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Marine Corps Systems Command

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MCB Quantico, Va.
Faster communications aid Marine, civilian first responders

By Jim Katzaman, MCSC Corporate Communications | | August 28, 2013

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August 28, 2013 -- By Jim Katzaman, MCSC Corporate Communications 

For more than a decade the Marine Corps has been on a deliberate course to build and enhance its emergency response system. Whether the enemy is a manmade or natural disaster, first responders require quick, seamless communications between agencies to save lives and property.

The answer is in the airwaves, notably those generated at Marine Corps installations by enterprise-land mobile radios, known by their shorthand moniker, E-LMRs. These devices provide the wireless radio frequency communications needed to support emergency 911 dispatch centers and first responders such as military and civilian police, firemen and emergency medical services.

Differing, incompatible communications systems hindered first responders in emergencies such as the terrorist attacks of Sept. 11, 2001, and November 2009 shootings at Fort Hood, Texas, said Dimitrios Glitzos, E-LMR team lead at Marine Corps Systems Command.

“The Department of Defense mandated in 2001 that all non-tactical radio systems on military installations had to conform to a uniform standard,” he said.

The Marine Corps answered the call by creating the E-LMR, a modern digital radio system based on commercial equipment. E-LMR conforms to the Association of Public Safety Communications Officials Project 25, which established a suite of standards for digital radio communications for use by federal, state, province and local public safety agencies in North America. The goal is to communicate with other agencies and mutual aid response teams in emergencies.

By November 2002, E-LMR became a program of record within Marine Corps Systems Command, bringing funds to bear toward expansion and modernization.

MCSC is the Department of the Navy’s systems command for Marine Corps ground weapon and information technology systems. It is also the Marine Corps commandant's agent for acquisition and sustainment of warfighting systems and equipment.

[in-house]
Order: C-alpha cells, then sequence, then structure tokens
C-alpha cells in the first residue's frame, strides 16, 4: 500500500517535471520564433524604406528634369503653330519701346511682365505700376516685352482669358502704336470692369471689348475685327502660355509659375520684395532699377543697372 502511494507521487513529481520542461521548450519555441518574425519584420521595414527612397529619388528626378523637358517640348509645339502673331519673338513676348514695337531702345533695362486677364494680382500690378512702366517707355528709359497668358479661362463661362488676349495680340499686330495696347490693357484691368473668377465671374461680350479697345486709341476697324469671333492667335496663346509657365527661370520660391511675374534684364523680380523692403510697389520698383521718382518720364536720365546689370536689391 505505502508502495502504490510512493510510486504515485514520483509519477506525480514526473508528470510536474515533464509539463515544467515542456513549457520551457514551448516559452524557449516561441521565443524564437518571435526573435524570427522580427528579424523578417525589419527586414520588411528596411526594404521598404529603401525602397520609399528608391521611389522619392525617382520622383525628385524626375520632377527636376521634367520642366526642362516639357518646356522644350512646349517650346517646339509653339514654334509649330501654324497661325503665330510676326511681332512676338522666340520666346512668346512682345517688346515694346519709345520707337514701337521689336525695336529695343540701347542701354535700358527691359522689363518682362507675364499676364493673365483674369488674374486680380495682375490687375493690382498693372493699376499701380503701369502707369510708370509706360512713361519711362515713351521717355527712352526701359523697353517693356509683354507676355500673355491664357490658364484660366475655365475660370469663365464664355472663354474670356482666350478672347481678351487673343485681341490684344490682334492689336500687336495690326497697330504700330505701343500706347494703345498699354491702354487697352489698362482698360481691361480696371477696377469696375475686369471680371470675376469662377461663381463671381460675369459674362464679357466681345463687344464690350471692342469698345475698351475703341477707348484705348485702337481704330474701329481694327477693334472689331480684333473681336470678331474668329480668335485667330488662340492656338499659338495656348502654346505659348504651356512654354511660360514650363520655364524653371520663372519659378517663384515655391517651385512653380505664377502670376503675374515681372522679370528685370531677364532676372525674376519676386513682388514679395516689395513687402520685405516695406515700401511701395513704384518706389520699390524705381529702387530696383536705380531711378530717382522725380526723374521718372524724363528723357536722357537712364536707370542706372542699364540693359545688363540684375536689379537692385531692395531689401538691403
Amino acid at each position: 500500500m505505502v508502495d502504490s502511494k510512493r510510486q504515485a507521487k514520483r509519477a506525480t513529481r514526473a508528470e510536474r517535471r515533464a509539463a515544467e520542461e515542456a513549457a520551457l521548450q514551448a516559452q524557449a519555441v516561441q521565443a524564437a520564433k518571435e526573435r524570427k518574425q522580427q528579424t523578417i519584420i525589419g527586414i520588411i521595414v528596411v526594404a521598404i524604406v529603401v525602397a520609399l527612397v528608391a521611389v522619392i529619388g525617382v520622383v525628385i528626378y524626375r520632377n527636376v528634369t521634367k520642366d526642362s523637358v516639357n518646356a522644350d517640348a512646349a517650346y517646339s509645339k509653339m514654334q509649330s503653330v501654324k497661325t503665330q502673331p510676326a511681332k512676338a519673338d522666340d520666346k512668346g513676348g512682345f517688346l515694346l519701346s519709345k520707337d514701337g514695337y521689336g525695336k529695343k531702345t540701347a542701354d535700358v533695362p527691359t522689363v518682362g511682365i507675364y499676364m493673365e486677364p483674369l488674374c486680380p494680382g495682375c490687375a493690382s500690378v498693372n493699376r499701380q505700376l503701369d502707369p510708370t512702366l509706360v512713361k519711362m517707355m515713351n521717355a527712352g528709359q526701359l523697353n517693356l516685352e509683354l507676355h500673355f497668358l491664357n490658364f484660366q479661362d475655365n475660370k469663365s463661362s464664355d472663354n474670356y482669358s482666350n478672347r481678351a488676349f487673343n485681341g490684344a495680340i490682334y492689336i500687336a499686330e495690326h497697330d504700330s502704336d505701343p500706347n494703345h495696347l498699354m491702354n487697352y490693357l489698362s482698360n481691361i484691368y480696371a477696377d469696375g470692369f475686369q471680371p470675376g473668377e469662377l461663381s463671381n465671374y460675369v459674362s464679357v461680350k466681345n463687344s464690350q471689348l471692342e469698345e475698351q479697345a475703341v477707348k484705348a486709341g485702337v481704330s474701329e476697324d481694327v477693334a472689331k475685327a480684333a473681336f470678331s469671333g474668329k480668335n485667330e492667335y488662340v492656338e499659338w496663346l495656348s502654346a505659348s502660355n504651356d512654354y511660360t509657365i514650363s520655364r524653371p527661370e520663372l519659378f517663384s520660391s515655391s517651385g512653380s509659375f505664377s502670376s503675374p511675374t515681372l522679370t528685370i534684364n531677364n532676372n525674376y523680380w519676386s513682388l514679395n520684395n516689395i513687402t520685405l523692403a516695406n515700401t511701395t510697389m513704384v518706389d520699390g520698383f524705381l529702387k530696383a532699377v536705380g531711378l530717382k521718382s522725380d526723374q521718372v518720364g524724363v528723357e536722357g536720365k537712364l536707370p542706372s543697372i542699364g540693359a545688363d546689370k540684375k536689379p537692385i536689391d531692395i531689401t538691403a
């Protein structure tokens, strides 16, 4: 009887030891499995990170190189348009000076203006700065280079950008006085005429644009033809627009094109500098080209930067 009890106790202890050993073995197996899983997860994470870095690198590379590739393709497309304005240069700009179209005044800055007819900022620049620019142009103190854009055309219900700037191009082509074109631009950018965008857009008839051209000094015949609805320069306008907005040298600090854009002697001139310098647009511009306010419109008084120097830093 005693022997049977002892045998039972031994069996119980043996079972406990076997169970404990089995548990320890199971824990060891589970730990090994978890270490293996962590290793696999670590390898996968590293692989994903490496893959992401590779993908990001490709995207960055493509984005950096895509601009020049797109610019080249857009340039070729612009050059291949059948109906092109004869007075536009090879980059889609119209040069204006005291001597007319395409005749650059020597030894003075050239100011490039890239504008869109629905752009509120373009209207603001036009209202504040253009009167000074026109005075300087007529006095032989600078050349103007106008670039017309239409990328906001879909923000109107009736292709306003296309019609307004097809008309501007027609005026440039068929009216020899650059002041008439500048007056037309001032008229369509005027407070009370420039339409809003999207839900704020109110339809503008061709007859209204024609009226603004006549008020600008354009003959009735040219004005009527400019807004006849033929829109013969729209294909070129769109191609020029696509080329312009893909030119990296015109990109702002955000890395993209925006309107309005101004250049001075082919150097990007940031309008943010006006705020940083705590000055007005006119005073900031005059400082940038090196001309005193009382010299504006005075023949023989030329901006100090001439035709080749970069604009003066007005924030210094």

Although Project 25 focuses on North America, Glitzos and his E-LMR team of Maj. Adrian Adame, Terrence Reed, Bernard Hayward, Darryl Shamble, Mike Mishoe and engineer William Wheeler cast their electronic net worldwide divided into East, West and Pacific regions.

“E-LMR provides coverage to 95 percent of the populated areas of each military base,” Wheeler said. “That includes huge areas in the West with thousands of acres in rough terrain. The equipment is also versatile. It can handle up to three frequency bands, but a Marine first responder only has to carry one radio.”

The continental United States presents formidable challenges, but in the Pacific Region the E-LMR has to endure especially harsh baptisms of earth, wind and fire. Jon Page, project manager for E-LMR in Okinawa, Japan, has seen firsthand how the communications system performs against the best Mother Nature and man can offer.

“Before the E-LMR solution was in place for Okinawa, our 911 dispatch center used a phone tree,” Page said. “The 911 information was taken verbally from the caller, written down and passed verbally to the respective district via telephone. They, in turn, would pass it to fire, medical, military police, etc. who then would dispatch the individual units. If more information became available, was incorrect or changed, the process repeated itself all over again.”